streetfighterv

Street Fighter V, right now, is a complete joke. It’s akin to calling yourself a “street fighter” because you once got mugged in the street and at some point the perp punched you in the face. To liken it to its older siblings and mix in some development jargon, it’s more Street Fighter Alpha IV than Street Fighter V.

Online play is a disaster, which is particularly egregious for a title that’s sacrificed almost its entire single-player portion to the Post-Release Gods. The “offline” features are barebones and, hilariously, are subject to the same server issues. To me the artwork is… questionable, and not because of any puritanical sensibilities: it’s inconsistent, occasionally sketchy… and yes, neither waists nor hands work that way. That it’s done by Capcom veteran Bengus, well-known for stellar pieces, points not to a failure in basic anatomical comprehension, but instead to the game being rushed.

Now, none of the above comes as a surprise – Capcom have been telegraphing all the features they’re stripping out for launch while promising forthcoming updates in the coming months. Right now though, they’re exactly that: promises. And maybe, just maybe, the time for paying for promises has reached its nadir. With unhappiness around Street Fighter V growing, Jason Evangelho of Forbes has singled out “irresponsible reviews” of the game – and it’s hard to disagree with him when he matches up largely negative excerpts from day-before-launch tracts with their contradictory 8+ scores and overly-lenient caveats.

But I also feel he’s putting a lot of value in us ol’ press. Because we’ve done a poor job of covering games, reviewing games, remaining relevant. And it shows: when it comes to deciding whether or not they’re going to buy a game, the large majority – and, dear reader, I’d be happy to be corrected in this instance – don’t care what value a publication sticks on it, so his suggestion that reviews should be based on experience after launch rather than before is noble and practical, but ultimately ineffectual. You might turn to a writer to find out whether it’s interesting or sensational… but worth purchasing? You’ve probably already bought it.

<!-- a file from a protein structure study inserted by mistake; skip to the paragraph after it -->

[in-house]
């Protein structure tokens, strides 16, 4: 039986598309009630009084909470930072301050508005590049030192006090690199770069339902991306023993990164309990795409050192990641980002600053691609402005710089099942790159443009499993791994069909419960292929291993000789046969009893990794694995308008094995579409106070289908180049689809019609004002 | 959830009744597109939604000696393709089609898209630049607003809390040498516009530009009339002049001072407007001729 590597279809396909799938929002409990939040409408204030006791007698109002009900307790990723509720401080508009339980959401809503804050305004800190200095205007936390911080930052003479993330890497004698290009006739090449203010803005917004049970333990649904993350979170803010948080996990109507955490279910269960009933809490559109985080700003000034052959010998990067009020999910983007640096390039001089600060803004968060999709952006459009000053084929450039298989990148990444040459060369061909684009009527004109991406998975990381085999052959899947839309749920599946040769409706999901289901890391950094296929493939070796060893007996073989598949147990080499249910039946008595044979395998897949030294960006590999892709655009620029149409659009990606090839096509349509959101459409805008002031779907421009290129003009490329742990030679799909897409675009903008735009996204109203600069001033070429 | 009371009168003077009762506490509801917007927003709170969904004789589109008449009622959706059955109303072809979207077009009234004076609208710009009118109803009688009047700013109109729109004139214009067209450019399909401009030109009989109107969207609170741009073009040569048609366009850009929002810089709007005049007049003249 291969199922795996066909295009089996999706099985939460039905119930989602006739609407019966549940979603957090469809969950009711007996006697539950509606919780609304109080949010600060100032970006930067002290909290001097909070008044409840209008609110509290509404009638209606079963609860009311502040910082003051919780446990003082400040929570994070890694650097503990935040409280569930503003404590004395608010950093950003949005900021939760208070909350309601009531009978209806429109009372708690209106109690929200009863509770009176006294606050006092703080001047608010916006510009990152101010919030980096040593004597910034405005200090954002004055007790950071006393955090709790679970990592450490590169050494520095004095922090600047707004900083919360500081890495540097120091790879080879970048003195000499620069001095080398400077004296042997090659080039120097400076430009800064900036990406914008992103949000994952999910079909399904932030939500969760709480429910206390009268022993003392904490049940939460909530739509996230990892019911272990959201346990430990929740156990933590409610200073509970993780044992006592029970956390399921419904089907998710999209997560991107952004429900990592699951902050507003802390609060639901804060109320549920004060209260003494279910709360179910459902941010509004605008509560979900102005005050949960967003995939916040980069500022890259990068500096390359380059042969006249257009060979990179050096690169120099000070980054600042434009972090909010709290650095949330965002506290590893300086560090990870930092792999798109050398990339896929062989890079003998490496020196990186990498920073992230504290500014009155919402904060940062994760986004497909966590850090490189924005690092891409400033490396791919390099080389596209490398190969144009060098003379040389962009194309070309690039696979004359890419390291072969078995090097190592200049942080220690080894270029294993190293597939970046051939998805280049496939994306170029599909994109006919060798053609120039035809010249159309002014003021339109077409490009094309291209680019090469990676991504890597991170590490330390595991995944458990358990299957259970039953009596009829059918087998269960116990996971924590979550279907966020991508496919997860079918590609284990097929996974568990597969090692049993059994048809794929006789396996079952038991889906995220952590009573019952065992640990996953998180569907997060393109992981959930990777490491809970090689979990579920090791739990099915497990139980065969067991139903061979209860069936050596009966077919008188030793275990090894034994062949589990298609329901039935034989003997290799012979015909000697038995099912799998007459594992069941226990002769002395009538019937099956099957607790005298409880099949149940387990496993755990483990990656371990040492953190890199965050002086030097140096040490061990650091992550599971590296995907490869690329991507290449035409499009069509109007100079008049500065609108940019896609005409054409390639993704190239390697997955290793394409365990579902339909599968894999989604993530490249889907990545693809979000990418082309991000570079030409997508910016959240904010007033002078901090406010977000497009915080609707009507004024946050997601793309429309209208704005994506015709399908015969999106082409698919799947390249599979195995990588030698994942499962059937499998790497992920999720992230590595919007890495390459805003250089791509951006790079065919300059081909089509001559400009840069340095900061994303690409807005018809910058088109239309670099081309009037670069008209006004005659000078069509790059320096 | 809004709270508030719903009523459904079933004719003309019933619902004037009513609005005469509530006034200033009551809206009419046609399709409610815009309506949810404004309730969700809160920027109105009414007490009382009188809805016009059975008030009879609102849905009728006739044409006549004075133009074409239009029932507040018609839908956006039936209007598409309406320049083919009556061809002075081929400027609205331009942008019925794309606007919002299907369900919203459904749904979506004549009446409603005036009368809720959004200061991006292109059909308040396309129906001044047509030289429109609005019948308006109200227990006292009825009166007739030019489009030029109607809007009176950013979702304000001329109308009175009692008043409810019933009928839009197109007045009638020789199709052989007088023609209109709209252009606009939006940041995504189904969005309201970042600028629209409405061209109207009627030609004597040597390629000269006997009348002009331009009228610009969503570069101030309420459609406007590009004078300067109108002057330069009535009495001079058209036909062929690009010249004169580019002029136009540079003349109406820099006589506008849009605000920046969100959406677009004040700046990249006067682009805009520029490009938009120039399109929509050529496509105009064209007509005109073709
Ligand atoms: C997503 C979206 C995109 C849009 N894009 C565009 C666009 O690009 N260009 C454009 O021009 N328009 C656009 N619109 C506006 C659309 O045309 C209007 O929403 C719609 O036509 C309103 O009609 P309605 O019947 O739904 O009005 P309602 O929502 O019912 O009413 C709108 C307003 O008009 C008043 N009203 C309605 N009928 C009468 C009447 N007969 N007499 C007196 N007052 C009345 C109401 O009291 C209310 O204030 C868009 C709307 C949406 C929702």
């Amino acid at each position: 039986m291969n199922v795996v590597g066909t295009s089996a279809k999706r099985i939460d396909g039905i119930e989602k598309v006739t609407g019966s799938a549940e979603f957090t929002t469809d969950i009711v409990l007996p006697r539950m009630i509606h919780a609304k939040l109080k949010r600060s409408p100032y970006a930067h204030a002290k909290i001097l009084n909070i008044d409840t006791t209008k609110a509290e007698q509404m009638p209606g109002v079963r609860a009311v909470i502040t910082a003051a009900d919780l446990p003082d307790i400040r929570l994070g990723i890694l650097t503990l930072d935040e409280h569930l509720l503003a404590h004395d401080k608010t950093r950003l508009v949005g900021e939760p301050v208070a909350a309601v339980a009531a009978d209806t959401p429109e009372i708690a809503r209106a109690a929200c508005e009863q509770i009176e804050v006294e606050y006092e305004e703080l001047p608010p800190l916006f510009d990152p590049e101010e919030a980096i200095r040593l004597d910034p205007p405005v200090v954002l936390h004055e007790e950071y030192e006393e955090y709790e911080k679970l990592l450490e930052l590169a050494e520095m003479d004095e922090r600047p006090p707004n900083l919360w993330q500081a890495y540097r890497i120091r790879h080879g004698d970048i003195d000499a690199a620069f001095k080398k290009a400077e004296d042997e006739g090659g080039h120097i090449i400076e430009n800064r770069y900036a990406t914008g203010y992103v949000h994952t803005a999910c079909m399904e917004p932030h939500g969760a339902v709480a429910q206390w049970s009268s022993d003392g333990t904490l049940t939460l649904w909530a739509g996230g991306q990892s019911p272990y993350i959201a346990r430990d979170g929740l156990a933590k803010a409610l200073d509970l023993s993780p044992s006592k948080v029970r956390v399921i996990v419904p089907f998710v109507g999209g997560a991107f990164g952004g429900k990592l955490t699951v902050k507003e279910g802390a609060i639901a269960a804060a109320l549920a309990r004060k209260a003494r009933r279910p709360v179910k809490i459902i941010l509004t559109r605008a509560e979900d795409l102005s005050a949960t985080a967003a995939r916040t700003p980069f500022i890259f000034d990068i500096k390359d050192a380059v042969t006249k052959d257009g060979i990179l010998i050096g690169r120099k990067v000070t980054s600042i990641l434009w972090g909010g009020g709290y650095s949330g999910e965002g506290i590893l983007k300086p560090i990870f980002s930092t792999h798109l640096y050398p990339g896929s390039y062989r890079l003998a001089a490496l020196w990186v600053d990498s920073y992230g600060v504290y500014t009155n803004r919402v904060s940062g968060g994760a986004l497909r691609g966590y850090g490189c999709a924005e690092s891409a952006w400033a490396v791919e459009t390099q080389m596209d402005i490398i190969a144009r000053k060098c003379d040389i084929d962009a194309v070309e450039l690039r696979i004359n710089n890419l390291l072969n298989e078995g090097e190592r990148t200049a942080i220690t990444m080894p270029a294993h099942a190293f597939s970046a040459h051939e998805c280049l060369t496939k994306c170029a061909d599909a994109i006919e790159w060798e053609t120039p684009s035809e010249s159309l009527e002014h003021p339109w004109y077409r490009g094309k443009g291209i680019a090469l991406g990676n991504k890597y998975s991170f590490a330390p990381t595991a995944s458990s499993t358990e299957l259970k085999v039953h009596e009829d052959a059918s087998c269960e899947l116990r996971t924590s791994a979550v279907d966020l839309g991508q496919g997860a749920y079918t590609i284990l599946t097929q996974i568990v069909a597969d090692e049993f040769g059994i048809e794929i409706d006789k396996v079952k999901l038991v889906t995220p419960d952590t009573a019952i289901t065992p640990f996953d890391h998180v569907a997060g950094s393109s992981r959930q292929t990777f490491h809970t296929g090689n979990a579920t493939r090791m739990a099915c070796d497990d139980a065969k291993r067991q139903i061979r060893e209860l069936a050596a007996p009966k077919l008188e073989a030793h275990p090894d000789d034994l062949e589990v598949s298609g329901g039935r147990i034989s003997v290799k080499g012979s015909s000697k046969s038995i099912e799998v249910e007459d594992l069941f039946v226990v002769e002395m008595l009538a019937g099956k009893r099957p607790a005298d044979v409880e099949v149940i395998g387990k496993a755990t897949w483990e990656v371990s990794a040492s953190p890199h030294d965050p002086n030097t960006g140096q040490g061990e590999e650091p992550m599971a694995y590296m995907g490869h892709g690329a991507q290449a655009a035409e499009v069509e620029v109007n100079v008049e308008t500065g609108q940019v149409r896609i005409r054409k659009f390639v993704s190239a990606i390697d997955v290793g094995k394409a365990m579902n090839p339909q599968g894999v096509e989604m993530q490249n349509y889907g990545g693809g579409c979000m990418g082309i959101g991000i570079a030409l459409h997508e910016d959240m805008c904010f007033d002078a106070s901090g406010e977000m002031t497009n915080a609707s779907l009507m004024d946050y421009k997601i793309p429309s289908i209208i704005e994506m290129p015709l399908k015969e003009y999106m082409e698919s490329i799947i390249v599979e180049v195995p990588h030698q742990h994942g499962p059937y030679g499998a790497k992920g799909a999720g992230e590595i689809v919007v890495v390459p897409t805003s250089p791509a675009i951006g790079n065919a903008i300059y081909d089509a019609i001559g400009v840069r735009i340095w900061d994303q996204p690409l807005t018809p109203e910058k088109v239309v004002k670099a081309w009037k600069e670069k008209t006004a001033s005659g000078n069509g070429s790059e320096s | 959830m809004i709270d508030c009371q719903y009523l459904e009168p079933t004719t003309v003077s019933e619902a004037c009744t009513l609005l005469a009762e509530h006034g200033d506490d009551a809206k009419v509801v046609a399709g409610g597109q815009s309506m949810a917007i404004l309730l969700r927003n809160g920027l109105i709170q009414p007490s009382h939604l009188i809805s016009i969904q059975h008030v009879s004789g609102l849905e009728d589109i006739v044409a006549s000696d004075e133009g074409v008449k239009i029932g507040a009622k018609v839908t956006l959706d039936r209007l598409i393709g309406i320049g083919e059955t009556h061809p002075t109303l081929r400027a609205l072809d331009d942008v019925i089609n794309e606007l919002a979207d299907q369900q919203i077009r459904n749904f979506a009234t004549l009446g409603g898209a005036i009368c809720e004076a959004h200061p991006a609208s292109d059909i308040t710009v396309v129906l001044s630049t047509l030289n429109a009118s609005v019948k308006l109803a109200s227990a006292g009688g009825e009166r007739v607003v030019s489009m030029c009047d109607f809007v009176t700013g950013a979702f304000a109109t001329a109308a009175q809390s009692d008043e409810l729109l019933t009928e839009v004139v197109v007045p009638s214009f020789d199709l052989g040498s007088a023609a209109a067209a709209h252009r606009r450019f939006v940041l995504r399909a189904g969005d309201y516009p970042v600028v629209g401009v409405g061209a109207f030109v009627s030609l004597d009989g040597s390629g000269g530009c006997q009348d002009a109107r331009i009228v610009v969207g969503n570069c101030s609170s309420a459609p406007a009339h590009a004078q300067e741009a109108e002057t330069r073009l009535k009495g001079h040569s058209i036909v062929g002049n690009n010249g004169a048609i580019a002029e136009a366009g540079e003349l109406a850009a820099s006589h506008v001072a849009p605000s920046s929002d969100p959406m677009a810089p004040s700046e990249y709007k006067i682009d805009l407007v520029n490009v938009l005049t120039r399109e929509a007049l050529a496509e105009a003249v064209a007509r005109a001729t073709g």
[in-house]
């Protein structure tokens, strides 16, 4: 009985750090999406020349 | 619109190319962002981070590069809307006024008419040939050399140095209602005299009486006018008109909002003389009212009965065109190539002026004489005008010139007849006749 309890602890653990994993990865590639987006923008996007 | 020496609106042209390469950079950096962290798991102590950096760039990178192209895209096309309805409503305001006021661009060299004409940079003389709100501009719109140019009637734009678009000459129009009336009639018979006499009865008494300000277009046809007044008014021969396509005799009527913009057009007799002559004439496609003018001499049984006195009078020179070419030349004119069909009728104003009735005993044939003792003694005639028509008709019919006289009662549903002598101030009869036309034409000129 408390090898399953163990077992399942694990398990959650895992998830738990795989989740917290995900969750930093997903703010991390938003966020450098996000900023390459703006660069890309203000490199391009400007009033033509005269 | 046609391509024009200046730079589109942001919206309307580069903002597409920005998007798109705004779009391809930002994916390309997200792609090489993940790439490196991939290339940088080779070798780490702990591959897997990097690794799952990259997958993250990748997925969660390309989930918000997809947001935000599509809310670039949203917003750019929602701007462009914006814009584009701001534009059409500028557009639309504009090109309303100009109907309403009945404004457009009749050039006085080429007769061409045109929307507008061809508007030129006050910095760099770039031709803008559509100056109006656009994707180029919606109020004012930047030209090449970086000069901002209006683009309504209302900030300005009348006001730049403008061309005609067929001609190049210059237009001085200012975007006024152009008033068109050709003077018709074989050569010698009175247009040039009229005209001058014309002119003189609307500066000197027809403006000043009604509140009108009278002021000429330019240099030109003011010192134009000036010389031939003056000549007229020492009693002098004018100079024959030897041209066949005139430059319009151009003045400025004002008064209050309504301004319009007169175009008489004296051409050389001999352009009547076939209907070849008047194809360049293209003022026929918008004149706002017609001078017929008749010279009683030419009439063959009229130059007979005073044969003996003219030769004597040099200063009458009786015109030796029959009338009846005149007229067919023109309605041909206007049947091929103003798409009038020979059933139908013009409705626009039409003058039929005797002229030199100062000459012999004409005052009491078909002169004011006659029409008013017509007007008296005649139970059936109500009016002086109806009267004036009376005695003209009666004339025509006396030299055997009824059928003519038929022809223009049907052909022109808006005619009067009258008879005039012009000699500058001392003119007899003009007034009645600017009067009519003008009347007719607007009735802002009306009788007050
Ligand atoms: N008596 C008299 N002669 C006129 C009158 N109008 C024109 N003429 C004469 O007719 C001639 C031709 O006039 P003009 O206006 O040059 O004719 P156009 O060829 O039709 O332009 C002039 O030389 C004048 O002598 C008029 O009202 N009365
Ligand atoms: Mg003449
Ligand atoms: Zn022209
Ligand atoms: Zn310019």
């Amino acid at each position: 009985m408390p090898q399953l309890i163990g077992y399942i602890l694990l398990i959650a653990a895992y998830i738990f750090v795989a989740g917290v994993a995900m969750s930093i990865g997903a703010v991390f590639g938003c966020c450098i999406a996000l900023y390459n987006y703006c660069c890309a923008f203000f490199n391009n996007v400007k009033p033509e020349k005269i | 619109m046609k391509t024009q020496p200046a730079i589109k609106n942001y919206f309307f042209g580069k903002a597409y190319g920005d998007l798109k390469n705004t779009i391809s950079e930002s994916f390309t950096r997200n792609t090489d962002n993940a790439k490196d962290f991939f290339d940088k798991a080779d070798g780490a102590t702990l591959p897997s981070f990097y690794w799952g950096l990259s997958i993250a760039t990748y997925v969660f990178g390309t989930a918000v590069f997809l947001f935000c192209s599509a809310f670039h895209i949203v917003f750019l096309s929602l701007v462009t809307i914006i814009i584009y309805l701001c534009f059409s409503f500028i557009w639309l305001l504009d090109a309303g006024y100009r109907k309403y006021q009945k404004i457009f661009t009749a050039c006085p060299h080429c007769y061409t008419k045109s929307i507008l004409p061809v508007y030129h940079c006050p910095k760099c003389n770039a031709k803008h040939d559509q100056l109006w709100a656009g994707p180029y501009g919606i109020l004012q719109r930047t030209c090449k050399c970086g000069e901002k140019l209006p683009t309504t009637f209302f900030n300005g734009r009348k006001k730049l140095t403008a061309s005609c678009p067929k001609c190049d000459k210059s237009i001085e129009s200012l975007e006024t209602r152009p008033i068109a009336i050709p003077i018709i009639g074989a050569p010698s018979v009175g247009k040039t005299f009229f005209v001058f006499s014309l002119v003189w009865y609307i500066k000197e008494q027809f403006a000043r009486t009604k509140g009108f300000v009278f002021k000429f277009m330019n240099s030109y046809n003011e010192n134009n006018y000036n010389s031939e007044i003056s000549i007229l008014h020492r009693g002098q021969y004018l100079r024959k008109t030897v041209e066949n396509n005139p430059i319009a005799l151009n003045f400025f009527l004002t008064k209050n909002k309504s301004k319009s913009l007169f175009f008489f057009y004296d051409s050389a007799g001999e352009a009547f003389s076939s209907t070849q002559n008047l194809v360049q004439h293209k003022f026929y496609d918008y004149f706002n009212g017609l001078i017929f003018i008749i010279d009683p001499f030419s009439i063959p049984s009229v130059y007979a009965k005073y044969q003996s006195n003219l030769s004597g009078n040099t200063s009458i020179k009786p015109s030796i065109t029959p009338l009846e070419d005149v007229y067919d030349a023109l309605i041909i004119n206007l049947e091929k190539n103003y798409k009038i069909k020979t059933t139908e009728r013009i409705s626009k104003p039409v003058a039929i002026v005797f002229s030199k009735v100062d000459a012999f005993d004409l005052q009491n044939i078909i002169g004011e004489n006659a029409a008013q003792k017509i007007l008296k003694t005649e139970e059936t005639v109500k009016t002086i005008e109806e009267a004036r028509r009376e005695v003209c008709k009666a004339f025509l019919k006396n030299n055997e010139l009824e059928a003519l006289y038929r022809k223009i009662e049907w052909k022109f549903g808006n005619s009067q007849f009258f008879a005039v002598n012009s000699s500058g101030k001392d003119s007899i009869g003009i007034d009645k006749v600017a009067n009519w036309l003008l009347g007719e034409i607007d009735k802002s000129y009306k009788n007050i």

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This problem is twofold. The first is that as far as criticism is concerned, we’re sometimes weak-kneed contrarians scared to give a game a proper dressing down (unless, of course, everyone else does, in which case you get heelaareeyus takedowns), which has resulted in the 7-10 review scale and a media landscape where you can’t tell your Polygons from your Edges unless they deviate from the Metacritic mean. In which case they’re clickbaiters, obviously. Right? Which brings us to the other problem, which is you.

Yes, you. Pre-ordered a game recently? Propped up some developer’s never-ending Early Access trust fund? Gloat that you do neither and instead pirate all your games for 50-hour-plus “demo” purposes? It’s on you. Not so much on the pirates in this case, though they’re just as crappy for different reasons. I feel like a Warner Brother’d record because this despair rolls up ’round Feb like a clipping fog; I’m just going to quote from the opinion piece I wrote last year, roughly about the same time:

“Gamers are the ones with the real power to make a difference in this circus of failed launches, buggy releases, unrequited promises and nickel-and-diming pre-order frenzies. Instead of harrumphing with snide remarks and petty digs at how gamers will just accept any coverage these days, I ask you simply to consider that the system is broken; that when developers embargo launch-day reviews, or prevent access to information, or partition content into slivers of DLC, or sponsor gameplay sessions for the purposes of marketing, their contempt is aimed at you.”

Yeeeeaaaah, I'm okay with it.

“Do you bite your thumb at us, sir?”

I don’t know how to make it clearer. Given the incredible number of forum threads and comment sections with various renditions of “nevah ah-gin” every time this happens, I’m not going to feign outrage that Capcom can release a game that they’ve stripped of content to focus on online multiplayer (which STILL DOESN’T WORK PROPERLY) and waists the thickness of wafers in this, the Year of the Monkey, 2016.

Capcom deserves lambasting, but they’ve launched Street Fighter V in this state because they don’t give a flyer what the gaming press has to say, and because gamers lap it up. The press forgives it (like Jason’s compatriot Ollie Barder, who suggests in another Forbes article that the poor server performance is not Capcom’s fault because any sufficiently advanced netcode is indistinguishable from magic and they couldn’t have possibly known what they were getting into, since it’s not like they had ample beta test data to draw from) in the reviews while criticising it in the news. And there’s a real argument to be made for misleading reviews when there are people who actually do put their trust in certain writers to inform them of issues.

But let’s be honest. Most of us? We LOVE it. We love unoptimised garbage and buggy releases and season passes and DLC packs and missing features and graphical downgrades and historical fiction about floating French teeth and hair.

We must love it, because we’ve demonstrated a Sisyphean pleasure in paying for games long before we even have access to them. Publishers and developers have decreed that we’ll push that rock up to the top of a hill — a rock preordained to roll back down before it gets there for all eternity — and by the gods we’re not the sort of casual scrubs who’ll shirk from their challenge.

So you know what? Shut up, nerd. Stop hitting yourself.